Anthony Kronman writes:
Over the past century and a half, our top universities have embraced a research-driven ideal that has squeezed the question of life's meaning from the college curriculum, limiting the range of questions teachers feel they have the right and authority to teach. And in the process it has badly weakened the humanities, the disciplines with the oldest and deepest connection to this question, leaving them directionless and vulnerable to being hijacked for political ends.
But the encouraging news is that there is, today, a growing hunger among students to explore these topics. As questions of spiritual urgency - abortion, creationism, the destruction of the environment - move to the center of debate in our society, America's colleges and universities have a real opportunity to give students the tools to discuss them at a meaningful level.
The question of life's meaning is a worry of the spirit. Our colleges and universities need to reclaim their authority to speak to the subject, in a conversation broader than any church alone can conduct. The beneficiaries, in the end, will be both their students and the culture they will inherit.and this:
Can the meaning of life be studied independent of religion? There are many who doubt that it can. They say that any program of this sort must rest on religious beliefs, which have lost their status as a source of authority in higher education. But that is a mistake. For even after the rise of the research university, with its secular and scientific culture, there were humanists who believed that the question of life's meaning can be studied in a disciplined but nonreligious way. Their approach gives us a model to follow today.and this: (Bold mine for emphasis)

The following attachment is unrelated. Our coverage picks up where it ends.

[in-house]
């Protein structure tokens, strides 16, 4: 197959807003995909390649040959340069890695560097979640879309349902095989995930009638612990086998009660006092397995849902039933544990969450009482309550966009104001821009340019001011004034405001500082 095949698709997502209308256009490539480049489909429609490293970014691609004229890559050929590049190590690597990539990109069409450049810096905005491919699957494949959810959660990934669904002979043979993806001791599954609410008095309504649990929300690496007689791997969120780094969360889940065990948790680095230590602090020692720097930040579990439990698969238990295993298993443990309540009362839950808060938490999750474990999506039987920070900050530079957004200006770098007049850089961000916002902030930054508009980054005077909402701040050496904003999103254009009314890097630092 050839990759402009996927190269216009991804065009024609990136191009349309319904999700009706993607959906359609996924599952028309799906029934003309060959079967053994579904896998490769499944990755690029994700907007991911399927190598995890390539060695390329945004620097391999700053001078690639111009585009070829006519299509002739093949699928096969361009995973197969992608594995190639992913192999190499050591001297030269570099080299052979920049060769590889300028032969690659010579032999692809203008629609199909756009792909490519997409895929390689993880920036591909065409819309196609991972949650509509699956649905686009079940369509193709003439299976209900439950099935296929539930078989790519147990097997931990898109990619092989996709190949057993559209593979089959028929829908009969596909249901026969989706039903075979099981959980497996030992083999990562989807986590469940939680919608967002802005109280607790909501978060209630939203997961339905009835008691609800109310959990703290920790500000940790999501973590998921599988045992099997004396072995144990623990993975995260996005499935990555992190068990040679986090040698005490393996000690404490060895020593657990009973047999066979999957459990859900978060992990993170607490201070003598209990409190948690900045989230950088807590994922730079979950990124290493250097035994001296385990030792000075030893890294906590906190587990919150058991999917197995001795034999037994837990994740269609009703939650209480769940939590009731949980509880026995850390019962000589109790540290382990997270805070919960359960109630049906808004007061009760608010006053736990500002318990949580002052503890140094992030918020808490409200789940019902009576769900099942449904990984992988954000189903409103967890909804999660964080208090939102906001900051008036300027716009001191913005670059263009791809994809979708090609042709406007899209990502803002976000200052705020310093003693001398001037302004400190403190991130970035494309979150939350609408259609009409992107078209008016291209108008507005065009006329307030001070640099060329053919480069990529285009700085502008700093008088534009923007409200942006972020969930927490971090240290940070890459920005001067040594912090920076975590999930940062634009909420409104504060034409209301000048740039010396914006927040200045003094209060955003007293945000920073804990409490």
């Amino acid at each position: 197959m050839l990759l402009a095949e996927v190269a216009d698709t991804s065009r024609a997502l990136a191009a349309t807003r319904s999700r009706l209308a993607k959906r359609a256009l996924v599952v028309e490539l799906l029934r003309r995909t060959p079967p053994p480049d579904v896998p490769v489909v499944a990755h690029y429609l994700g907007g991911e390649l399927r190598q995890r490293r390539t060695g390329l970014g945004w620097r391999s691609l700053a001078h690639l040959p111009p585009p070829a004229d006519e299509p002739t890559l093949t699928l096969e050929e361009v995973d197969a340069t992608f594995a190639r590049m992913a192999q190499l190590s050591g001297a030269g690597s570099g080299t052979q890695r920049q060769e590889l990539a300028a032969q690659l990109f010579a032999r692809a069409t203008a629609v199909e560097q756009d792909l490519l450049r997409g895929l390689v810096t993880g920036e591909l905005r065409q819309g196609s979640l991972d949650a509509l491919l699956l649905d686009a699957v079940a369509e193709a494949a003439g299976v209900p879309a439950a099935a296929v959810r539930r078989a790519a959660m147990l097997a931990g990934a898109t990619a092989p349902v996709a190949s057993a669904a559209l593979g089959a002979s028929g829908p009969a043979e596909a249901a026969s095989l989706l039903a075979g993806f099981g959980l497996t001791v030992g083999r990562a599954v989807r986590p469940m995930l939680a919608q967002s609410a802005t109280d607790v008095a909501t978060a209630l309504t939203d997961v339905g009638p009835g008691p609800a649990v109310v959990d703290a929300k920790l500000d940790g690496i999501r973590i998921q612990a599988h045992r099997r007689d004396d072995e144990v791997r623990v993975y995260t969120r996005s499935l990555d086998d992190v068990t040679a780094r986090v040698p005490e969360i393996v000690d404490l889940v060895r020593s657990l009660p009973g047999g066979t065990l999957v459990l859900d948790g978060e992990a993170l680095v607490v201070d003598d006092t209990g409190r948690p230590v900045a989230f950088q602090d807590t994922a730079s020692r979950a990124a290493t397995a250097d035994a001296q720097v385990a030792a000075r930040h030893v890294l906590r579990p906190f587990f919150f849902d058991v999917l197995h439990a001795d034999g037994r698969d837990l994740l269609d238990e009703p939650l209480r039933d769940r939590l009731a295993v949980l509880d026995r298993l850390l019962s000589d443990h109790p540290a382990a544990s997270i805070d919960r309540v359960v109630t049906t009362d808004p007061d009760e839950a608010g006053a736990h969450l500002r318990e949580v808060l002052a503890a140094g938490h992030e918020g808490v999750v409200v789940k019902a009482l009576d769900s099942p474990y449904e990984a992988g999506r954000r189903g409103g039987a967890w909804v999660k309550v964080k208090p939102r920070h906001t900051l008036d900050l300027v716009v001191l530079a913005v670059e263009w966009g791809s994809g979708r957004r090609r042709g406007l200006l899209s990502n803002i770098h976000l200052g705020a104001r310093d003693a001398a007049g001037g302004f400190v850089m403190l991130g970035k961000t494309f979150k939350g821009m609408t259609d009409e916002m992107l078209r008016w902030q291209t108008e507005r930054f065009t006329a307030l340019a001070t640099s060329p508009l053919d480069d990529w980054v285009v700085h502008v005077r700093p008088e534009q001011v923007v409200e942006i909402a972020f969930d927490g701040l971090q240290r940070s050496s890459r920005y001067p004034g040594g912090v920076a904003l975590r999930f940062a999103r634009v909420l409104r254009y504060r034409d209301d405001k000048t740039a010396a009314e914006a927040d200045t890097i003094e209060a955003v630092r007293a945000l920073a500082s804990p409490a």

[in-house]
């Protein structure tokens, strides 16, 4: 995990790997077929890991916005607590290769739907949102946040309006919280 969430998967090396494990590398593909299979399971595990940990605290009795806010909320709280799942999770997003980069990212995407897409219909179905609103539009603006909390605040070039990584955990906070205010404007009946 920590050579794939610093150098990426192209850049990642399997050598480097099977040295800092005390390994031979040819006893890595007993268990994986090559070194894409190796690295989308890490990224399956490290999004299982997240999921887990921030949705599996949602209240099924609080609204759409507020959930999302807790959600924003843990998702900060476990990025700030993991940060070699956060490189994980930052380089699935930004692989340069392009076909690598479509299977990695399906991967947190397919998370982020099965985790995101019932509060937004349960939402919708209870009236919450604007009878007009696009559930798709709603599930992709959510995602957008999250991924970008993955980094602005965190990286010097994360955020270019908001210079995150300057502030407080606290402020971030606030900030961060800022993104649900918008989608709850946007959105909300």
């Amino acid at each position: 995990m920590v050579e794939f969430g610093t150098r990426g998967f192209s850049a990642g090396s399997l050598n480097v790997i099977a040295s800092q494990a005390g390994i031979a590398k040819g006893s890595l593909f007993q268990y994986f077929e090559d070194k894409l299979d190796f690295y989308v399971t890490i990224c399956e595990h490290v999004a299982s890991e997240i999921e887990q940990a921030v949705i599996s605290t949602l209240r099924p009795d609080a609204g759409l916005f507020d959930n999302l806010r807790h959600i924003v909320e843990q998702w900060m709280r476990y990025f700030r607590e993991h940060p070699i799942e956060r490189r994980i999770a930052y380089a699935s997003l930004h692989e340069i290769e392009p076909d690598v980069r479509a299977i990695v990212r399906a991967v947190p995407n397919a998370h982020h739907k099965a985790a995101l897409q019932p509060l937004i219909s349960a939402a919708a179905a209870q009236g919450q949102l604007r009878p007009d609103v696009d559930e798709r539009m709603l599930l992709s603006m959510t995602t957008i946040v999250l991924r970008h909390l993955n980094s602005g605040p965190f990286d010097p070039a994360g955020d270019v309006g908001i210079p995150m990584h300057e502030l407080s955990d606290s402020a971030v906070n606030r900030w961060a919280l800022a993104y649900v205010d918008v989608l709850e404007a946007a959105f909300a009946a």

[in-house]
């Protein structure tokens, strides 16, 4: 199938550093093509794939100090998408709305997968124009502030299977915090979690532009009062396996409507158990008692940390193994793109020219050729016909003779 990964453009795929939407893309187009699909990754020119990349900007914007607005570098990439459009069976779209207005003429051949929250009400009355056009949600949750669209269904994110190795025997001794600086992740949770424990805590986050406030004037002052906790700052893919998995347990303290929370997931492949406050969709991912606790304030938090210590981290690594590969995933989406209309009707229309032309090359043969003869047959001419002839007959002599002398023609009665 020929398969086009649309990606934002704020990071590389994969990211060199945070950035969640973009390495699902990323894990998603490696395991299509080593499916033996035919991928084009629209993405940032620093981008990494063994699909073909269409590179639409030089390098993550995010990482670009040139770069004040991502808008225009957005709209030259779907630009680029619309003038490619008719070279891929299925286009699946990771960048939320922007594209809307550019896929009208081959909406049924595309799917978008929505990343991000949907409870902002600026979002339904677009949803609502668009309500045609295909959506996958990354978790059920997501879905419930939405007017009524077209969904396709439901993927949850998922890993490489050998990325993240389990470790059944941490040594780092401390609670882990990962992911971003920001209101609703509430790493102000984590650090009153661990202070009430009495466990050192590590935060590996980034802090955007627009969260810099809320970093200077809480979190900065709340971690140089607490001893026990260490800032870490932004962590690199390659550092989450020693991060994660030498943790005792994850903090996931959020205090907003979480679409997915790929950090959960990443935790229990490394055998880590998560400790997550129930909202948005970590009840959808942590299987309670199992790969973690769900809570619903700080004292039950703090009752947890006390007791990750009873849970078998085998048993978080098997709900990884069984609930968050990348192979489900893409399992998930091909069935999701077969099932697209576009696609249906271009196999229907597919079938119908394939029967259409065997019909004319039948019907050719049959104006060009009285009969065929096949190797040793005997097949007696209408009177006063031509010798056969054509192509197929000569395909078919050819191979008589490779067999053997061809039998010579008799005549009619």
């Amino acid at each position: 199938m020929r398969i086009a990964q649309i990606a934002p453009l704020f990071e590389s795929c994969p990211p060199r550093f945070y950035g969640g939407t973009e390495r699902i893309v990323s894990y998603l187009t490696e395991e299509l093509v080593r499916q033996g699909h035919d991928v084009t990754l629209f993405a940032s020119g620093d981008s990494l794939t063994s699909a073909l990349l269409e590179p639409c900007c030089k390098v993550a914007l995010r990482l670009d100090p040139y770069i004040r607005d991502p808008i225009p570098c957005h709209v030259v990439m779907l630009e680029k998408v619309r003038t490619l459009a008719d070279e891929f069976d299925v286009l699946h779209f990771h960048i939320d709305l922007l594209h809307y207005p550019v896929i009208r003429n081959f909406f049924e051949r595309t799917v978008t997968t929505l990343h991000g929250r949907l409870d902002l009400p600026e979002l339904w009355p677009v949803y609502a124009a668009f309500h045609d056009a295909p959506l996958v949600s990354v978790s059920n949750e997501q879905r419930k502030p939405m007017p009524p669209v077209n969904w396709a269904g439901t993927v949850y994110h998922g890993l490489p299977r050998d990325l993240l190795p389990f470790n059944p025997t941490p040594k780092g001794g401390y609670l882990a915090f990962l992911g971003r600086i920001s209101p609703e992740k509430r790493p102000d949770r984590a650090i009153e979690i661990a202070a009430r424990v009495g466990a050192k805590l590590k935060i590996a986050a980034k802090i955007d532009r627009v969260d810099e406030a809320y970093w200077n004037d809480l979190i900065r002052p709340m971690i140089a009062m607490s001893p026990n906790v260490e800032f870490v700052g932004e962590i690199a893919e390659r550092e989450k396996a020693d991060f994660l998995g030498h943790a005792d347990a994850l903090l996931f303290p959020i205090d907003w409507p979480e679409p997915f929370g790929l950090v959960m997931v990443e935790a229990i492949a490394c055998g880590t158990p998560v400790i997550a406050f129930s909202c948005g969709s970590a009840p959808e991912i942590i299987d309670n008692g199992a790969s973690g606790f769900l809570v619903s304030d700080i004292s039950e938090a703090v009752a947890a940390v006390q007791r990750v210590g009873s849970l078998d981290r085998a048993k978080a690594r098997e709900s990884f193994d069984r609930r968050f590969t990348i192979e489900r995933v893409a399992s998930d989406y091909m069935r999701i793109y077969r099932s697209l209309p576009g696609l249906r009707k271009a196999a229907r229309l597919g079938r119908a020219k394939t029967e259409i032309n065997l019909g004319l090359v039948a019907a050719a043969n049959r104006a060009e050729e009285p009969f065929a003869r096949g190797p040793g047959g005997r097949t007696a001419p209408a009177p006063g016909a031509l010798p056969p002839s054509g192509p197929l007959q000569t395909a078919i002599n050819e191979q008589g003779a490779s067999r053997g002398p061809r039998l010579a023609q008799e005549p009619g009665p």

These programs differ in many ways, and inevitably reflect the culture of their schools; some are mandatory and others, like Yale's Directed Studies, are elective. But despite their differences, all rest on a set of common assumptions, which together define a shared conception of humane education.
The first is that there is more than one good answer to the question of what living is for. A second is that the number of such answers is limited, making it possible to study them in an organized way. A third is that the answers are irreconcilably different, necessitating a choice among them. A fourth is that the best way to explore these answers is to study the great works of philosophy, literature, and art in which they are presented with lasting beauty and strength. And a fifth is that their study should introduce students to the great conversation in which these works are engaged - Augustine warily admiring Plato, Hobbes reworking Aristotle, Paine condemning Burke, Eliot recalling Dante, recalling Virgil, recalling Homer - and help students find their own authentic voice as participants in the conversation.
Read the full article here.
Think about participating and sharing your authentic voice.